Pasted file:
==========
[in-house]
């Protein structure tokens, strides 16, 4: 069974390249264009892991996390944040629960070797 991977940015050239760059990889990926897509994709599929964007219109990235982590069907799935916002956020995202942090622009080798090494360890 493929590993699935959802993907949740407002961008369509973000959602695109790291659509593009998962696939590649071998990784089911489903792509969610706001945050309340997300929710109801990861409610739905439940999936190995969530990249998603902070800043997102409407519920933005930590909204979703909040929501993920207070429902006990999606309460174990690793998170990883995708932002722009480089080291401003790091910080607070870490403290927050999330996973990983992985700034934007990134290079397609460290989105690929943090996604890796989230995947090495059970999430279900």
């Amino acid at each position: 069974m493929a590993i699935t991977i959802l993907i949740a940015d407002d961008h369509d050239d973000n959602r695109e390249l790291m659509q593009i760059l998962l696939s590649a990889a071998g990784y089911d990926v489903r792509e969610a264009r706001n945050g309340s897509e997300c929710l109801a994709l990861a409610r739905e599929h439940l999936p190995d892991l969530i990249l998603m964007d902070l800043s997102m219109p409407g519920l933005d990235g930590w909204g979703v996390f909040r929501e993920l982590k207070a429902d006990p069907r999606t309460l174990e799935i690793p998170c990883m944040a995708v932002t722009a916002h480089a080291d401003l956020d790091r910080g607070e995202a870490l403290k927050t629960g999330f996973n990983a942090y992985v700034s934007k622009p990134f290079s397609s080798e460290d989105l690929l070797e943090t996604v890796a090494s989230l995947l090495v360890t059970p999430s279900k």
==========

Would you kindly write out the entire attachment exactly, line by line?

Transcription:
[in-house]
């Protein structure tokens, strides 16, 4: 069974390249264009892991996390944040629960070797 991977940015050239760059990889990926897509994709599929964007219109990235982590069907799935916002956020995202942090622009080798090494360890 493929590993699935959802993907949740407002961008369509973000959602695109790291659509593009998962696939590649071998990784089911489903792509969610706001945050309340997300929710109801990861409610739905439940999936190995969530990249998603902070800043997102409407519920933005930590909204979703909040929501993920207070429902006990999606309460174990690793998170990883995708932002722009480089080291401003790091910080607070870490403290927050999330996973990983992985700034934007990134290079397609460290989105690929943090996604890796989230995947090495059970999430279900």
């Amino acid at each position: 069974m493929a590993i699935t991977i959802l993907i949740a940015d407002d961008h369509d050239d973000n959602r695109e390249l790291m659509q593009i760059l998962l696939s590649a990889a071998g990784y089911d990926v489903r792509e969610a264009r706001n945050g309340s897509e997300c929710l109801a994709l990861a409610r739905e599929h439940l999936p190995d892991l969530i990249l998603m964007d902070l800043s997102m219109p409407g519920l933005d990235g930590w909204g979703v996390f909040r929501e993920l982590k207070a429902d006990p069907r999606t309460l174990e799935i690793p998170c990883m944040a995708v932002t722009a916002h480089a080291d401003l956020d790091r910080g607070e995202a870490l403290k927050t629960g999330f996973n990983a942090y992985v700034s934007k622009p990134f290079s397609s080798e460290d989105l690929l070797e943090t996604v890796a090494s989230l995947l090495v360890t059970p999430s279900k």